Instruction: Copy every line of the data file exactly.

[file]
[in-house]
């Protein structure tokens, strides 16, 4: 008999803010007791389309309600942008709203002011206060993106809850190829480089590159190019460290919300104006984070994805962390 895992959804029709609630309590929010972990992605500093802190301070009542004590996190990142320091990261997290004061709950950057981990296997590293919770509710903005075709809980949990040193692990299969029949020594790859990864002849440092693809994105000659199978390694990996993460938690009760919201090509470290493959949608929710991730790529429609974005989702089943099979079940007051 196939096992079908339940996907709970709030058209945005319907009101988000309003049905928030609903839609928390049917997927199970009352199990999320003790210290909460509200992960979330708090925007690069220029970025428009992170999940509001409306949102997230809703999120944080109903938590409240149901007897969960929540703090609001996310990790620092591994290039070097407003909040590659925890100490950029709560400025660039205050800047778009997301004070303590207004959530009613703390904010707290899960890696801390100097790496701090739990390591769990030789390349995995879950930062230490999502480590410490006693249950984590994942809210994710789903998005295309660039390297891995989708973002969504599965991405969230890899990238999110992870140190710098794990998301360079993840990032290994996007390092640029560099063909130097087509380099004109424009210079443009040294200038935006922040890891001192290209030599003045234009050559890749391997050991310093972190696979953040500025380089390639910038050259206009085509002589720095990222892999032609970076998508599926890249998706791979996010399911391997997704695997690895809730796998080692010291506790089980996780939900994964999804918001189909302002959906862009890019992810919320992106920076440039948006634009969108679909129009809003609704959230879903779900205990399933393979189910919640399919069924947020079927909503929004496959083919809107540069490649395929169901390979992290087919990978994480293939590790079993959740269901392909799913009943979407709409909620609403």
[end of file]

[in-house]
């Protein structure tokens, strides 16, 4: 008999803010007791389309309600942008709203002011206060993106809850190829480089590159190019460290919300104006984070994805962390 895992959804029709609630309590929010972990992605500093802190301070009542004590996190990142320091990261997290004061709950950057981990296997590293919770509710903005075709809980949990040193692990299969029949020594790859990864002849440092693809994105000659199978390694990996993460938690009760919201090509470290493959949608929710991730790529429609974005989702089943099979079940007051 196939096992079908339940996907709970709030058209945005319907009101988000309003049905928030609903839609928390049917997927199970009352199990999320003790210290909460509200992960979330708090925007690069220029970025428009992170999940509001409306949102997230809703999120944080109903938590409240149901007897969960929540703090609001996310990790620092591994290039070097407003909040590659925890100490950029709560400025660039205050800047778009997301004070303590207004959530009613703390904010707290899960890696801390100097790496701090739990390591769990030789390349995995879950930062230490999502480590410490006693249950984590994942809210994710789903998005295309660039390297891995989708973002969504599965991405969230890899990238999110992870140190710098794990998301360079993840990032290994996007390092640029560099063909130097087509380099004109424009210079443009040294200038935006922040890891001192290209030599003045234009050559890749391997050991310093972190696979953040500025380089390639910038050259206009085509002589720095990222892999032609970076998508599926890249998706791979996010399911391997997704695997690895809730796998080692010291506790089980996780939900994964999804918001189909302002959906862009890019992810919320992106920076440039948006634009969108679909129009809003609704959230879903779900205990399933393979189910919640399919069924947020079927909503929004496959083919809107540069490649395929169901390979992290087919990978994480293939590790079993959740269901392909799913009943979407709409909620609403």